Learning to Share from the Bonobos
Over the years man has been learning from animals, especially in the field of defense, the stealth bomber gets it looks from the stingray, martial arts like the Shaolin Kung Fu was developed by watching the way animals engage each other.
Throughout history we are learning from animals, but its the choice of animals that man chooses to learn from. All along we have been learning to push boundaries to develop better weaponry to exterminate each other. Here’s one animal that you would have possibly never heard of, even though it could teach us a lot at this point of time, let me introduce you to the Bonobos.
What is a Bonobo?A Bonobo (Pan paniscus) is called the left bank chimpanzees and also known as pygmy chimpanzees, they were the last ape species to be identified late in 1926, nearly three centuries after the other apes were known to science.
The Chimpanzee family is broken into two sections, one is the common chimpanzee which we all know, the big strong aggressive chimps and the other is the Bonobo. The Bobono genes are more than 98% similar to that of the DNA structure of man, which makes it the closest species to homosapiens.
Their hair is parted, have pink lips, they also have facial features that make each one of them look unique just like us. The sad part is they are an endangered species that live in Congo.
Bonobos are different from chimpanzees, so far no lethal aggression has been detected among Bonobos, perhaps because they have not been studied enough in the wild but even the ones in the zoo. Apart from that, their societies are dominated by the female rather than the male species.
These chimps like man have sex for pleasure and whats even more interesting is that like humans, bonobos participate in a variety of sexual exchanges and some interesting reasons for sexual exchanges. Bonobos are thought to be the only non-human apes to have been observed engaging in all of the following sexual activities: face-to-face genital sex (most frequently female-female, then male-female and male-male), tongue kissing, and oral sex.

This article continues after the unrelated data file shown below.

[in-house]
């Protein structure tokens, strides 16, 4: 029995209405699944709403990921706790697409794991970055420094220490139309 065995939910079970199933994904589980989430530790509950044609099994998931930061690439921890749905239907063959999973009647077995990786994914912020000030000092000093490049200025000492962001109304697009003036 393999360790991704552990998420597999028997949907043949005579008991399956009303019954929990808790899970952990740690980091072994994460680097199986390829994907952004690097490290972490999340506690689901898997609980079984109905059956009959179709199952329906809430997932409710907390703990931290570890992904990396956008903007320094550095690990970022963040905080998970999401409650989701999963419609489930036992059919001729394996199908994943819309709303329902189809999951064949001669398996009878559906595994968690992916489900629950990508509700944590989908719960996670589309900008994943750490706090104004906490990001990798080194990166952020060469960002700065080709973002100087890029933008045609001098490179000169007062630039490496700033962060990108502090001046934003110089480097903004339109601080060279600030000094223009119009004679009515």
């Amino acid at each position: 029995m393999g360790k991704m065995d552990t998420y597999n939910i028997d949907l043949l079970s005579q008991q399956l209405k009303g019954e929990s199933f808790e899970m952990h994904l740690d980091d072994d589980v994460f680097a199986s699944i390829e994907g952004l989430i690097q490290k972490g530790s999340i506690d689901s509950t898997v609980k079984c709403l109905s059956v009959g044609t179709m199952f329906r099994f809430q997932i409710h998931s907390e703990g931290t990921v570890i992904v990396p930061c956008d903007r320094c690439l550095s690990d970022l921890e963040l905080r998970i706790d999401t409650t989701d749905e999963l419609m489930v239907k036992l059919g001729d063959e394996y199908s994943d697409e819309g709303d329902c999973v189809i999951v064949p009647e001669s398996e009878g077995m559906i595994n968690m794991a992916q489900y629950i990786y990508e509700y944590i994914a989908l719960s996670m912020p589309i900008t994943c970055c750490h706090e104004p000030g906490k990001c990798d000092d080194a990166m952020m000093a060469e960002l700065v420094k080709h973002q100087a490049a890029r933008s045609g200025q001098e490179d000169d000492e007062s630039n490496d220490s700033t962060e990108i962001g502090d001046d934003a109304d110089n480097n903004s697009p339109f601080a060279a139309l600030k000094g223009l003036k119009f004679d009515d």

Learning from Bonobos:
This could teach society to be open towards people who have different sexual preferences. I’m not sure if this is something we need to learn from but, Bonobos do not form permanent relationships with individual partners.
Sexual intercourse plays a major role in Bonobo society, being used as a greeting, a means of conflict resolution and post-conflict reconciliation, and as favors traded by the females in exchange for food. When Bonobos come upon a new food source or feeding ground, the increased excitement will usually lead to communal sexual activity, presumably decreasing tension and allowing for peaceful feeding.
These sexual activities before feeding help the Bonobos share their food with each other rather than fighting over food like the common chimpanzee. When you put today’s state of affairs where the world is in turmoil fighting over oil, we all need to learn from the Bonobos that its so much more fun to share!
Male dominance in our society, has led to a loss of emotion in the system which lacks sensitivity, this has been spoken about in Frijof Capra’s the Turning Point as well, do hope we all can learn something from these loving chimpanzees!
Share and Learn: